New Law Protects Whistleblowers Who Report Defective and Hazardous Consumer Goods

The whistleblower provision of the Consumer Product Safety Improvement Act of 2008, which was signed into law by President Bush in August, provides over 20 million employees with protection against retaliation from their employers when reporting defective and hazardous consumer goods.

What does it mean?

Whistleblower laws generally only applied to fraudulent activity against the government. However, the new law provides the same protections for employees that are involved in the manufacture, distribution and sale of consumer goods. According to Stephen Kohn, the President of the National Whistleblower Center:

This law is a major victory. Today, despite attacks from big business, the interests of American families have prevailed. Finally, employees in the manufacturing industry have the vital whistleblower protections necessary to report hazardous products. Now, American regulatory agencies must follow the government's lead and enforce these critical protections.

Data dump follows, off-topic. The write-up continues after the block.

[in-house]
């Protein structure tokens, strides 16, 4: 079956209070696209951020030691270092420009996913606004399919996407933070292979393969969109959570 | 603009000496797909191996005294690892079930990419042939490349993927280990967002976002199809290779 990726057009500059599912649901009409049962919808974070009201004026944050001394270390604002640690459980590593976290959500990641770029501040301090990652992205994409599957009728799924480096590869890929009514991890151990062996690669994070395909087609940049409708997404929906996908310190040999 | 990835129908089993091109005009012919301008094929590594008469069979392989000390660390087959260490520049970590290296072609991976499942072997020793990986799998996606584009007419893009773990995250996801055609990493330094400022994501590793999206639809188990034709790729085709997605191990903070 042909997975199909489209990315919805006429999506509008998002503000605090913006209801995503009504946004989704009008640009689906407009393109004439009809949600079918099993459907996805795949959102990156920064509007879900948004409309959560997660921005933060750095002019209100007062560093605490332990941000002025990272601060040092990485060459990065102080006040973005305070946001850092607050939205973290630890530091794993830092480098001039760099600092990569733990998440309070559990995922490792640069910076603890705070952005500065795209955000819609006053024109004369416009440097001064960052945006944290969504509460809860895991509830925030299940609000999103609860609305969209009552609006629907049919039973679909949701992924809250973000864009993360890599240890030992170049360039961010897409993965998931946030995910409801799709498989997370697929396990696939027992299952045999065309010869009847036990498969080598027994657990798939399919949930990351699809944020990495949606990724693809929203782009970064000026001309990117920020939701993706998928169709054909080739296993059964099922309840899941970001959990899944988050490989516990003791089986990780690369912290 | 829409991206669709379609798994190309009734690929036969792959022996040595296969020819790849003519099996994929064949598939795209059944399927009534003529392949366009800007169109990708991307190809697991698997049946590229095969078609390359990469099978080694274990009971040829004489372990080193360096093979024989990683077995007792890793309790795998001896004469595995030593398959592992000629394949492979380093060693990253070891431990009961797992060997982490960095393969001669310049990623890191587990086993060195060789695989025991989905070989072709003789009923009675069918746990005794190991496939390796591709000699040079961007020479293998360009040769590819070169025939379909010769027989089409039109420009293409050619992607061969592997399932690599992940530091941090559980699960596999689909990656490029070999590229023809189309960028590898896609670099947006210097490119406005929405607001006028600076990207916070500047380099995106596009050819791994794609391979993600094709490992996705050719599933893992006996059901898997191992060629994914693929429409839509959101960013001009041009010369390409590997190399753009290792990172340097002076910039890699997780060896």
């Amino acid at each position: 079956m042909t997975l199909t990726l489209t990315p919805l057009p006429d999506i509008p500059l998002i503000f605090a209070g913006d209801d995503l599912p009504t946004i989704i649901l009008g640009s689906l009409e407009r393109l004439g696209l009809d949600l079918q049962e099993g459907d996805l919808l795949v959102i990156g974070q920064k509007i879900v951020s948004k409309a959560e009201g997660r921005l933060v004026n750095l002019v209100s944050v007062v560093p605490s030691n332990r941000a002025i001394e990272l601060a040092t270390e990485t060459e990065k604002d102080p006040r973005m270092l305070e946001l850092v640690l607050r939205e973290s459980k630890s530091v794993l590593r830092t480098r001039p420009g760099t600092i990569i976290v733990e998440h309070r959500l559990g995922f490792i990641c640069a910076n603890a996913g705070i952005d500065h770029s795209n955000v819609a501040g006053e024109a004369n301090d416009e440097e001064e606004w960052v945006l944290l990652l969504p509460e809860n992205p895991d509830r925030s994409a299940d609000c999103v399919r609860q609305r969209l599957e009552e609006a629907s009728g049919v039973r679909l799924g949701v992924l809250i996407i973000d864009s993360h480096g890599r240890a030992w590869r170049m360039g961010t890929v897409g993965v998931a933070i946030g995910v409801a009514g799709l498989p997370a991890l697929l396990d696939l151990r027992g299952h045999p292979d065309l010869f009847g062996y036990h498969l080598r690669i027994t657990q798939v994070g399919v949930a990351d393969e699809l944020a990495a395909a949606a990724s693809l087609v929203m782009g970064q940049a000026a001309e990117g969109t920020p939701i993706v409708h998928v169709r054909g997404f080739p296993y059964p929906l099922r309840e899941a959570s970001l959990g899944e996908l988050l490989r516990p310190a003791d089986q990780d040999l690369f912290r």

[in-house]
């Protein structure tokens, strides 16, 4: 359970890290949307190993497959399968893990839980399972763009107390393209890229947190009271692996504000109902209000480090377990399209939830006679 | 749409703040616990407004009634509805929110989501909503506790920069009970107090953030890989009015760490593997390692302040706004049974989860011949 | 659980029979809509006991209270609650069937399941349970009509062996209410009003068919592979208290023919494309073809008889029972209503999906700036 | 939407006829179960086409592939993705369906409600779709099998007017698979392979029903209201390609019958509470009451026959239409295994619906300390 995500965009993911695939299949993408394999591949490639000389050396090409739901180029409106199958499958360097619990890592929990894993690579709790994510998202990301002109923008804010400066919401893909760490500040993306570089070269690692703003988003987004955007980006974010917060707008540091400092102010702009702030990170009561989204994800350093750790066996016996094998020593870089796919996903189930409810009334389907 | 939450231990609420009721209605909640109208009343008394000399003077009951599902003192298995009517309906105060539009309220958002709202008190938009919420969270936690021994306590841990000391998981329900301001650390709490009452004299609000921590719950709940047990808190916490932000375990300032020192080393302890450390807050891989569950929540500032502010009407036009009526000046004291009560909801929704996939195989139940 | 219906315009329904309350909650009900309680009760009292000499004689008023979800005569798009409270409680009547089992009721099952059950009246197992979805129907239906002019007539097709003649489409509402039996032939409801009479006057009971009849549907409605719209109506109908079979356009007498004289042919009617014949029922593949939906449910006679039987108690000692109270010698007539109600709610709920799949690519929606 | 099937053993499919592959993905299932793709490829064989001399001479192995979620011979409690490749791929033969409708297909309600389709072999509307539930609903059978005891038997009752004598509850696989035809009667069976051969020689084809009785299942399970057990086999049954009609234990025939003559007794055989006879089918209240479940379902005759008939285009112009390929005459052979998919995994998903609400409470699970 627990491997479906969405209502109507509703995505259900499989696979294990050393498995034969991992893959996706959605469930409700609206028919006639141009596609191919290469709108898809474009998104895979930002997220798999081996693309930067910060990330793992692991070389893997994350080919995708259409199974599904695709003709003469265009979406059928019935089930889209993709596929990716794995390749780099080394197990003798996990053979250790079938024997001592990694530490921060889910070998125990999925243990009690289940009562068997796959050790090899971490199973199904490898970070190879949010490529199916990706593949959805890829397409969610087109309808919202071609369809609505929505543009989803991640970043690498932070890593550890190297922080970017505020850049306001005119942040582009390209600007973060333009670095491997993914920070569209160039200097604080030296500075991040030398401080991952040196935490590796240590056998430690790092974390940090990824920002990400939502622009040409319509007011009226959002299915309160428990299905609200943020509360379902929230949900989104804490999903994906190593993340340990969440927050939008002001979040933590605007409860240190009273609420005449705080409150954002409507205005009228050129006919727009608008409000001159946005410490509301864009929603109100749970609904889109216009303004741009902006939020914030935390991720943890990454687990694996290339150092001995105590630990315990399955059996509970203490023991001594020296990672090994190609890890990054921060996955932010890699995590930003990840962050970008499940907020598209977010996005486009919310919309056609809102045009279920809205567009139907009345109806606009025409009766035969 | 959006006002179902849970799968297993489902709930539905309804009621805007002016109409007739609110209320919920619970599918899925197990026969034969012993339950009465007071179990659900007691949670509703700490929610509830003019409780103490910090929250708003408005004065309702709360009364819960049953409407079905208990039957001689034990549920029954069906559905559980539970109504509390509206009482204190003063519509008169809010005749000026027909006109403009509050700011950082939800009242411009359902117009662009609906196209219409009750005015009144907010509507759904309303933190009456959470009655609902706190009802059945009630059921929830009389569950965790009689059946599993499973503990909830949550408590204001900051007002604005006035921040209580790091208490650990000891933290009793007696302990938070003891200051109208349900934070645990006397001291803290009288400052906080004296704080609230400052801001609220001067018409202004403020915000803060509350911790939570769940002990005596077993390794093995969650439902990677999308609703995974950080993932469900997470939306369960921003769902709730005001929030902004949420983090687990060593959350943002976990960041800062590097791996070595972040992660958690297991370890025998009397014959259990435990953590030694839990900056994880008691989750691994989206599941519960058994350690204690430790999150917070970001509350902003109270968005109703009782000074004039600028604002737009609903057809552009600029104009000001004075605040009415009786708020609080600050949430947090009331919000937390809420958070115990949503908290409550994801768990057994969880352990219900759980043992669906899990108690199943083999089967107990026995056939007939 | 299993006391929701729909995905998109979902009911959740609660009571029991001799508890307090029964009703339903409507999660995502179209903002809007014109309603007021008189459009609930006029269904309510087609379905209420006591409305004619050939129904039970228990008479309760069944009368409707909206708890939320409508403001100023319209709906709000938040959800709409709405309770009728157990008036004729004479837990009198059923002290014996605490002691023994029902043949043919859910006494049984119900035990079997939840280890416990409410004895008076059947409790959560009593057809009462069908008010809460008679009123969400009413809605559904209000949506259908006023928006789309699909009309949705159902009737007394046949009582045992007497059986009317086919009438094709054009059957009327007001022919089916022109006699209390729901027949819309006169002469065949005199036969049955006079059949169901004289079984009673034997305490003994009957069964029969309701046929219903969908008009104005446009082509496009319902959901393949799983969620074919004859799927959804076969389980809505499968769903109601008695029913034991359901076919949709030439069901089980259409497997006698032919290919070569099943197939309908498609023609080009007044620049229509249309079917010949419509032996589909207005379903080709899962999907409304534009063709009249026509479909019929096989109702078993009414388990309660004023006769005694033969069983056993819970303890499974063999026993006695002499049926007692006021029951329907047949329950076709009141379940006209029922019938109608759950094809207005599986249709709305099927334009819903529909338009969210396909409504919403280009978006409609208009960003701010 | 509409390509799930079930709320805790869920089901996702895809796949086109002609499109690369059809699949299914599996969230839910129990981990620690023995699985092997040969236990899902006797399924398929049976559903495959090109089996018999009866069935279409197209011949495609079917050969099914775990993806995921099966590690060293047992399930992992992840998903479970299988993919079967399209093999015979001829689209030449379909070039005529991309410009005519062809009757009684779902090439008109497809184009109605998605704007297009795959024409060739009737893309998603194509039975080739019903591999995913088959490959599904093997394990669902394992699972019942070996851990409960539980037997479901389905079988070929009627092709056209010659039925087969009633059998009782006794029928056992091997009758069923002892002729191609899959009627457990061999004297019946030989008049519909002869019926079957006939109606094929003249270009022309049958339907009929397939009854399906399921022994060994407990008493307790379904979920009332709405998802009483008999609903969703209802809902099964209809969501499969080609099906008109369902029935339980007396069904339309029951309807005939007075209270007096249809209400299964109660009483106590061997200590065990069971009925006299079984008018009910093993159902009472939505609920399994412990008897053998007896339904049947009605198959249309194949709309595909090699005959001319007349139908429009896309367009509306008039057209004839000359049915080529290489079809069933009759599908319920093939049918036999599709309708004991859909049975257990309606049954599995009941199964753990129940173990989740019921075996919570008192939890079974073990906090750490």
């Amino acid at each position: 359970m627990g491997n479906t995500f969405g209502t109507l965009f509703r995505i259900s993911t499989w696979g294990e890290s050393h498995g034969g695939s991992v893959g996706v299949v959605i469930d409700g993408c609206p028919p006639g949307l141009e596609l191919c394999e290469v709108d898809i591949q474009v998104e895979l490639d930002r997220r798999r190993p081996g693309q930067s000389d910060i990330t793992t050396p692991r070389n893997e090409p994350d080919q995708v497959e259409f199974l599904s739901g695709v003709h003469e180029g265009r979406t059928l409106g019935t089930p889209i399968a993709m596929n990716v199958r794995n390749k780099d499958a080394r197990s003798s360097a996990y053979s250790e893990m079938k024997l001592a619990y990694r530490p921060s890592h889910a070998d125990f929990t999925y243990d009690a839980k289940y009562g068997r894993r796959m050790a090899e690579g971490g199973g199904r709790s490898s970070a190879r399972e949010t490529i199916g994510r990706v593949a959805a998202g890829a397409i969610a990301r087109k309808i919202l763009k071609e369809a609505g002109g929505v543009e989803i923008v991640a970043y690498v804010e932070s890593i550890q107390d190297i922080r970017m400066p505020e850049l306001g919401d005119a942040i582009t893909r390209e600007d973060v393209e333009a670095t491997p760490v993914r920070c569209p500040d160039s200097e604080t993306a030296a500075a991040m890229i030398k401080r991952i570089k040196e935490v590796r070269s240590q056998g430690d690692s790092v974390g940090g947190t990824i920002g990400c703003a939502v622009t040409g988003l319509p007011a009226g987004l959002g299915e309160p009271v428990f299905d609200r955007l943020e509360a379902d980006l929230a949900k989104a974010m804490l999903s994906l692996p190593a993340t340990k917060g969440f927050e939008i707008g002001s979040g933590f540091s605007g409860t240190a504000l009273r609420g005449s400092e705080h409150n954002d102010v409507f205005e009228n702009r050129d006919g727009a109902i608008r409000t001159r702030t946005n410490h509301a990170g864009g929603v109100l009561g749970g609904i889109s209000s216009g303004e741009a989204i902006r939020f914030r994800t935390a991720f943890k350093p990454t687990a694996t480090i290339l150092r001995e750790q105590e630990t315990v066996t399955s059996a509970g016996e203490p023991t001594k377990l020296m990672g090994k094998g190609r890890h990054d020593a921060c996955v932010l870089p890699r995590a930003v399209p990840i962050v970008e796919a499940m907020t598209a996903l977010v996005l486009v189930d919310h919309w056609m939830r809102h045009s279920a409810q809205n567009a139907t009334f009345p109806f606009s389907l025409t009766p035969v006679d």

Why was change necessary?

The Consumer Protection Safety Commission (CPSC) was created in 1972 to protect citizens against defective and hazardous consumer goods. While good in theory, the CPSC is an agency that has desperately needed an overhaul in the past few years in order to do its job. The agency has been criticized for not doing more about the lead paint toy scandal, harmful all terrain vehicles (ATVs) and other products that have caused consumer injuries.

As part of the change, the Act extends whistleblower protections to those who work in a consumer product industry that might discover a hazardous or defective product that is being placed into the U.S. market. Those employees are now protected from employer retaliation and may be entitled to job reinstatement with the same status and privileges, recovery of back wages, compensation for extra damages and reimbursement of attorney fees and other legal costs. Additional information can be accessed on the CPSC’s website at

If you’ve experienced fraudulent activity connected with defective or hazardous consumer goods, contact an experienced whistleblower attorney to discuss your situation. Consultations are strictly confidential and are free of charge and without any obligation. To contact an attorney, please click here.